In his highest stakes case yet, Mickey Haller fights for his life and shows why he is 'a worthy colleague of Atticus Finch . . . the front of the pack in the legal thriller game' (Los Angeles Times).
'This is unmatched crime writing at its summit' -The Australian
'The Raymond Chandler of this generation' -Associated Press
When evidence links a brutal murder in 1989 to a convicted rapist named Clayton Pell, the case should be water-tight. Pell's DNA was found on the victim--but he was only eight years old at the time.
This is not the only mystery Harry Bosch has to solve. A man jumped--or was pushed--from a window. The victim's father is Councilman Irving, who's been intent on destroying Harry's career for years. Now Irving wants Harry to head up the investigation.
Harry uncovers traces of the city's deepest secrets: a killer operating for as many as three decades without being detected, and a conspiracy that goes back into the dark history of the police department . . .
Los Angeles can be a dangerous city - never more so than in the dead of night.
Renee Ballard works the night shift at the LAPD in Hollywood, beginning many investigations but finishing none as each morning she turns her cases over to day shift detectives. A once up-and-coming detective, she's been given this beat as punishment after filing a sexual harassment complaint against a supervisor.
But one night she catches two cases she doesn't want to part with: the brutal beating of a prostitute left for dead in a parking lot and the killing of a young woman in a nightclub shooting. Ballard is determined not to give up at dawn. Against orders and her own partner's wishes, she works both cases by day while maintaining her shift by night.
As the cases entwine, they pull her closer to her own demons and the reason she won't give up her job - no matter what the department throws at her.
To make matters worse, Harry Bosch recognises the victim. Billy Meadows was a fellow 'tunnel rat' in Vietnam, running against the VC and the fear they all used to call the Black Echo. Bosch believes he let down Billy Meadows once before, so now he is determined to bring the killer to justice.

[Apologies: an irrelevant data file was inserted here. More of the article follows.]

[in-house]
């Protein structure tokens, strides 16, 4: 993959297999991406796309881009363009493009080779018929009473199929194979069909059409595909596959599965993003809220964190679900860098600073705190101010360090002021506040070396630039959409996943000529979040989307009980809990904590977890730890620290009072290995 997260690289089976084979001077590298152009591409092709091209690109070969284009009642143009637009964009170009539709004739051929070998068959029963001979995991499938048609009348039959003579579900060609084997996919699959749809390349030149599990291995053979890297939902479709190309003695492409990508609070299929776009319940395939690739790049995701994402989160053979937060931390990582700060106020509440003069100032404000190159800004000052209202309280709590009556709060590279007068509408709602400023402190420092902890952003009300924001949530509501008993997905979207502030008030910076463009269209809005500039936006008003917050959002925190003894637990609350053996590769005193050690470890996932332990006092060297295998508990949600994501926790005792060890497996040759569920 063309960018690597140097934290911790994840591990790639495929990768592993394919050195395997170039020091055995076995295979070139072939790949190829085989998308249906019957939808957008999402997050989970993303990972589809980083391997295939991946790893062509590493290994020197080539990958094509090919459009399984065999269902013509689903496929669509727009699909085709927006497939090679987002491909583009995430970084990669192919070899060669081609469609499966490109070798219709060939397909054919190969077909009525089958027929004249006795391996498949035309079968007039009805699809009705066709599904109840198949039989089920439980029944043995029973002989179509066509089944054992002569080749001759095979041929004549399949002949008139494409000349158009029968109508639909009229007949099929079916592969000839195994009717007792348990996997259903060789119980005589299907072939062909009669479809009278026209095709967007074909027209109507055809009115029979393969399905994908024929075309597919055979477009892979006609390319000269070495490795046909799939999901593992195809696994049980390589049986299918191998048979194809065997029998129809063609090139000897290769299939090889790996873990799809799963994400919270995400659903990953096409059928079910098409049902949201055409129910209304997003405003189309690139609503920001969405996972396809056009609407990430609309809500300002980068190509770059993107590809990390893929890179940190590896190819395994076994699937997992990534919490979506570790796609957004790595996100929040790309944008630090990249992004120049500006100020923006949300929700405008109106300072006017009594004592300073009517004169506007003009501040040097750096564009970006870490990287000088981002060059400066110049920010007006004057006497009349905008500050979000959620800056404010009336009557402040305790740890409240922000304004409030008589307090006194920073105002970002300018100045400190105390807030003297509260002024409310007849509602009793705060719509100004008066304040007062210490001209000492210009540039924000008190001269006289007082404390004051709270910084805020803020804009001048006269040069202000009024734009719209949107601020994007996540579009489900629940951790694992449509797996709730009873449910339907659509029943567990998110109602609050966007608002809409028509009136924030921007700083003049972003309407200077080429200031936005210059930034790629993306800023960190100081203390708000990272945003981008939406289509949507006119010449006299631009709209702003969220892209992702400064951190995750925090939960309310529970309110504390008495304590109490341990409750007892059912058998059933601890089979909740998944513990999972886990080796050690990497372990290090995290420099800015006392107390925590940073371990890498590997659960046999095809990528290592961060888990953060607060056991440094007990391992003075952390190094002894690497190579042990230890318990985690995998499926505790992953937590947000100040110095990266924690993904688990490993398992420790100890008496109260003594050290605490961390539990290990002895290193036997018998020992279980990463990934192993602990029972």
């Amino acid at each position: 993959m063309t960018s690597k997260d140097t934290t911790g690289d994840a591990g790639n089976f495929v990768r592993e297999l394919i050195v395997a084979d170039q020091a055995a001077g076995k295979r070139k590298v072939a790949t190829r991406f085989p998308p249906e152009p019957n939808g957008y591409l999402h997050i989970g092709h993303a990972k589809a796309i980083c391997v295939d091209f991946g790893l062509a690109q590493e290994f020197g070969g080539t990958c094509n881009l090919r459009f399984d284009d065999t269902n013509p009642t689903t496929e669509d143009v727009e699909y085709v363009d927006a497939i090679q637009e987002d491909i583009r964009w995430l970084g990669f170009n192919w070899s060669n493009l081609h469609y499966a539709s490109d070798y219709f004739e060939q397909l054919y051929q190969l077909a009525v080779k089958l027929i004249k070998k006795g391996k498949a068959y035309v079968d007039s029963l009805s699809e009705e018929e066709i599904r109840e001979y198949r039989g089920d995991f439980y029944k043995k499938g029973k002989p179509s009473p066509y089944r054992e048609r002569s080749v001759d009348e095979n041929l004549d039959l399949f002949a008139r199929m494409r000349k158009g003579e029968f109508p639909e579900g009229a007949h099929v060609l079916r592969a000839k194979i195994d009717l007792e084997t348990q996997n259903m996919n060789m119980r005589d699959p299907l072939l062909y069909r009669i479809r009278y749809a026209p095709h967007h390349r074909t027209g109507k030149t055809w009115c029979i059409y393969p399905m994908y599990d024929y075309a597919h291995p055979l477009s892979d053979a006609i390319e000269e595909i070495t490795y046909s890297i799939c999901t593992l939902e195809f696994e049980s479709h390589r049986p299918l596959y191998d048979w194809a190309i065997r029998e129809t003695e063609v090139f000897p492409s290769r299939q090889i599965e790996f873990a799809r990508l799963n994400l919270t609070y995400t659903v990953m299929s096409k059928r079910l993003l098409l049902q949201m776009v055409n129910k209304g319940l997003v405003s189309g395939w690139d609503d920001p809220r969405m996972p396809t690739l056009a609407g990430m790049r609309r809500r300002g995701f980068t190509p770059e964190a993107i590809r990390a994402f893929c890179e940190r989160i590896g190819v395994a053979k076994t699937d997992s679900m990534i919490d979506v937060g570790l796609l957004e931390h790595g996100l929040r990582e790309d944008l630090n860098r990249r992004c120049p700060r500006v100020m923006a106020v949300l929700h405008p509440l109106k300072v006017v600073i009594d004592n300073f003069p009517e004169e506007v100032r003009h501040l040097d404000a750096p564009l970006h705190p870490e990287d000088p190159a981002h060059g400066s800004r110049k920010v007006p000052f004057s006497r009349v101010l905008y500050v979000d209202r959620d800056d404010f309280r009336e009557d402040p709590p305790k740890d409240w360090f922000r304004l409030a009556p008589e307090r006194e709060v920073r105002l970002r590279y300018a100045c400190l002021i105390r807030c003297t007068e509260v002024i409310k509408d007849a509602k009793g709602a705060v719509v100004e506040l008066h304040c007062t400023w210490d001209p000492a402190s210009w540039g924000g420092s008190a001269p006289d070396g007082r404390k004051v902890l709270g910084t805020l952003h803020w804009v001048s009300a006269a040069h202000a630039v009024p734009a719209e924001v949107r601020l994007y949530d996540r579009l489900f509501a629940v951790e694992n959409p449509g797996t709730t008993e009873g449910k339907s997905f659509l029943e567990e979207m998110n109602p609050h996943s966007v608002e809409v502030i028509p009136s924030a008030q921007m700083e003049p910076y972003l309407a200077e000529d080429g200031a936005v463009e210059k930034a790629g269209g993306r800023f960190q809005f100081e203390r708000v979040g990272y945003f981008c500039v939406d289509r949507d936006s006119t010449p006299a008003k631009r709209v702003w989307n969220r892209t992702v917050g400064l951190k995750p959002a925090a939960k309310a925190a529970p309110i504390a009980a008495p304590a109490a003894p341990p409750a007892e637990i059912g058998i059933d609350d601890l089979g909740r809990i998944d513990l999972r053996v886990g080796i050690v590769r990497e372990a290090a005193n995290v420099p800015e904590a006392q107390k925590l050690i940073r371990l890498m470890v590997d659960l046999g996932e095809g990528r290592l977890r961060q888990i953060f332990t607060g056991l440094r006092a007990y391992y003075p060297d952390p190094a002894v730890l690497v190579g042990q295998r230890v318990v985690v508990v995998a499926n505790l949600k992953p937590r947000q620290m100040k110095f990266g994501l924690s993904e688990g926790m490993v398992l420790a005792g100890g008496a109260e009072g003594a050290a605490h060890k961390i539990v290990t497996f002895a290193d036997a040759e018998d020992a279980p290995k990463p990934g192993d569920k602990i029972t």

He focuses on Alonzo Winslow, a 16-year-old drug dealer in jail after confessing to a brutal murder. But as he delves into the story, Jack realises that Winslow's so-called confession is bogus. The kid might actually be innocent.
Jack is soon running with his biggest story since The Poet made his career years ago. He is tracking a killer who operates completely below police radar - and with perfect knowledge of any move against him. Including Jack's.
Harry Bosch is back as a volunteer working cold cases for the San Fernando police and is called out to a local drug store where a young pharmacist has been murdered. Bosch and the town's three-person detective squad sift through the clues, which lead into the dangerous, big business world of prescription drug abuse.
Meanwhile, an old case from Bosch's LAPD days comes back to haunt him when a long-imprisoned killer claims Harry framed him, and seems to have new evidence to prove it. Bosch left the LAPD on bad terms, so his former colleagues aren't keen to protect his reputation. He must fend for himself in clearing his name and keeping a clever killer in prison.
The two unrelated cases wind around each other like strands of barbed wire. Along the way Bosch discovers that there are two kinds of truth: the kind that sets you free and the kind that leaves you buried in darkness.
When LAPD detective Harry Bosch shot and killed Norman Church - the 'Dollmaker' - the police were convinced it marked the end of the search for one of the city's most bizarre serial killers.
But four years later, Norman Church's widow is taking Bosch to court, accusing him of killing the wrong man. To make matters worse, Bosch has just received a note, eerily reminiscent of the ones the Dollmaker used to taunt him with, giving him a location where a body can be found.
Is the Dollmaker still alive? Or is this the work of a vicious copycat killer, determined to repeat the Dollmaker's grisly feats and destroy Bosch's career in the process?
'The finest crime writer working today' Neil Cross, lead scriptwriter for Spooks and creator of Luther
Jack's brother was a homicide detective, and he had been depressed about a recent murder case, a hideously grisly one, that he'd been unable to solve.
McEvoy decides that the best way to exorcise his grief is by writing a feature on police suicides. But when he begins his research, he quickly arrives at a stunning revelation. Following his leads, protecting his sources, muscling his way inside a federal investigation, Jack grabs hold of what is clearly the story of a lifetime. He also knows that in taking on the story, he's making himself the most visible target for a murderer who has eluded the greatest investigators alive.